Dem lawmaker calls for extra protections to 'safeguard' Senate pages if Moore is elected

Dem lawmaker calls for extra protections to 'safeguard' Senate pages if Moore is elected
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Rep. Gwen MooreGwen Sophia MooreHouse lawmakers introduce bill to end US support in Yemen civil war Ironworker and star of viral video wins Dem primary for Paul Ryan's seat On The Money: Trump defends tariff moves as allies strike back | China says it's ready for trade war | Maxine Waters is done with 'nice guy' politics | ZTE allowed to resume some operations MORE (D-Wis.) is calling for extra protections for Senate pages to prepare for the possible election of Alabama GOP Senate candidate Roy Moore.

In a Dec. 8 letter to the Senate Sergeant at Arms, the congresswoman writes of her “urgent concern” for the safety of Senate pages if Moore is elected.

“Being away from home puts these young people in a very vulnerable position,” Moore writes in the letter. “The nature of life on Capitol Hill necessitates long hours in close proximity to lawmakers and staff that can create power dynamics of which young people are not fully aware.”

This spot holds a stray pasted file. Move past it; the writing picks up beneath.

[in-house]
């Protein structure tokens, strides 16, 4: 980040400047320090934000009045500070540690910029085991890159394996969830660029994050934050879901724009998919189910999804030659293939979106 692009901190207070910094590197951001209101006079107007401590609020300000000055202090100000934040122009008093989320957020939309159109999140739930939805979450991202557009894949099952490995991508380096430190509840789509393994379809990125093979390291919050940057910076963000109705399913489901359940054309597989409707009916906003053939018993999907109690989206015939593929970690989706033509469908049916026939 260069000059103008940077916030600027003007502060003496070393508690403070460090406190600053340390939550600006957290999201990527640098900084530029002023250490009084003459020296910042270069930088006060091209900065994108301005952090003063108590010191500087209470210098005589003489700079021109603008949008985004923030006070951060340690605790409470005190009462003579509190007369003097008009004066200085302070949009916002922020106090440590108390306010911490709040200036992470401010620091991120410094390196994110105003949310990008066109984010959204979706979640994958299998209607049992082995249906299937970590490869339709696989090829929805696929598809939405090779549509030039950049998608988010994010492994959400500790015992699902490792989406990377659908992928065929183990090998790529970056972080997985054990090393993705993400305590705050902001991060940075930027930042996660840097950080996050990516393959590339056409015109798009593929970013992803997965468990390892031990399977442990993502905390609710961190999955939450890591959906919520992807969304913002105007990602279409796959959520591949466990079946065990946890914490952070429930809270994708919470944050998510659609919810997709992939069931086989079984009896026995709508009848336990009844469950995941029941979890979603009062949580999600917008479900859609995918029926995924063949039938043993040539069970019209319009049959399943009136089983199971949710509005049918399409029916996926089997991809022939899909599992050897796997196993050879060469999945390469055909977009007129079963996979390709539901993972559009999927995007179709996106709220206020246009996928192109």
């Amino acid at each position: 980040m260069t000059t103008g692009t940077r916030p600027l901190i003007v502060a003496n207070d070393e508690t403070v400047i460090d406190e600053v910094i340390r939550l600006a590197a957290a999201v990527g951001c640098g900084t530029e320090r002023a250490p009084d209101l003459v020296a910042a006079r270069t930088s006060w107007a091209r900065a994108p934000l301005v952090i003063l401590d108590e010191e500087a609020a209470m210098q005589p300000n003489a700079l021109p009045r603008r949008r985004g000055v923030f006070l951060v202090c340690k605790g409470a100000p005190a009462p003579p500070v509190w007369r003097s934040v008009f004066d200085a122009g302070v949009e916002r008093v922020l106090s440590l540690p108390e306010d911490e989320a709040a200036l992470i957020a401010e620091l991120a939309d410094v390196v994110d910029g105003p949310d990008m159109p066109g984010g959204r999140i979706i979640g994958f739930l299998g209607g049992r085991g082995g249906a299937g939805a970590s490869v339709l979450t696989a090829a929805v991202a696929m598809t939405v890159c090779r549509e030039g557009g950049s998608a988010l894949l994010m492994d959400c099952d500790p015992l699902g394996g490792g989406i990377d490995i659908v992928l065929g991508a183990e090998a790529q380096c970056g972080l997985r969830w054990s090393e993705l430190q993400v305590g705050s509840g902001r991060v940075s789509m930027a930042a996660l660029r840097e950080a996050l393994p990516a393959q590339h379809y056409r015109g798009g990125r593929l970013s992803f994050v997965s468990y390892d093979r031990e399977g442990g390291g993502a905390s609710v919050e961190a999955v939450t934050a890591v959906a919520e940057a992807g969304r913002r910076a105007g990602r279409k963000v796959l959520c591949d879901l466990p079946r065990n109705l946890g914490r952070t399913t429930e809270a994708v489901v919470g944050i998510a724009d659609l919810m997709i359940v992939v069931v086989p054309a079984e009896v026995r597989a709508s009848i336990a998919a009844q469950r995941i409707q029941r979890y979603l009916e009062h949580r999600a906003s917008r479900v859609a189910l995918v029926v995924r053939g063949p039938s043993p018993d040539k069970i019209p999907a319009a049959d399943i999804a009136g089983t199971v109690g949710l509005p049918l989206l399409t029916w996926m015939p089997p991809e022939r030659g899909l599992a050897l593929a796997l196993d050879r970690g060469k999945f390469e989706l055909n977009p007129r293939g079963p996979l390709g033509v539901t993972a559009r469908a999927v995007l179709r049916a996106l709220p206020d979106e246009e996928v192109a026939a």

“It would be unconscionable for Congress to not be vigilant and proactive in taking precautions to safeguard these children given the well sourced allegations against Roy Moore,” she continues.

Roy Moore has been accused of sexual misconduct involving teenagers. Nearly 10 women have come forward with allegations that Moore pursued them romantically or sexually as teenagers, including one who said he assaulted her at age 14 when Moore was 32.

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Other stories about Moore’s tendency to pursue young women have also come out since the allegations, including a report that he was banned from an Alabama mall and that local police were instructed to keep him away from high school cheerleaders.

Moore has denied the allegations. In November, a lawyer representing the candidate demanded that an Alabama news group issue a retraction after it reported that Moore was known for "predatory" behavior at his local mall.

Senate pages are often in high school and can be as young as 16 years old.

Gwen Moore references former GOP Rep. Mark Foley (Fla.), who resigned from the House after sending sexual text messages and emails to pages, partially leading to the elimination of the House Page program.

“I believe my fears are well founded,” Moore writes in her letter. “We have seen Members of Congress abuse the Congressional Page Program. … We need to be vigilant stewards of these children going forward.”

In the letter, Moore asks the Sergeant at Arms to provide information about what steps, if any, are being taken to “safeguard Senate Pages from predatory conduct of U.S. Senators and Senate staff.”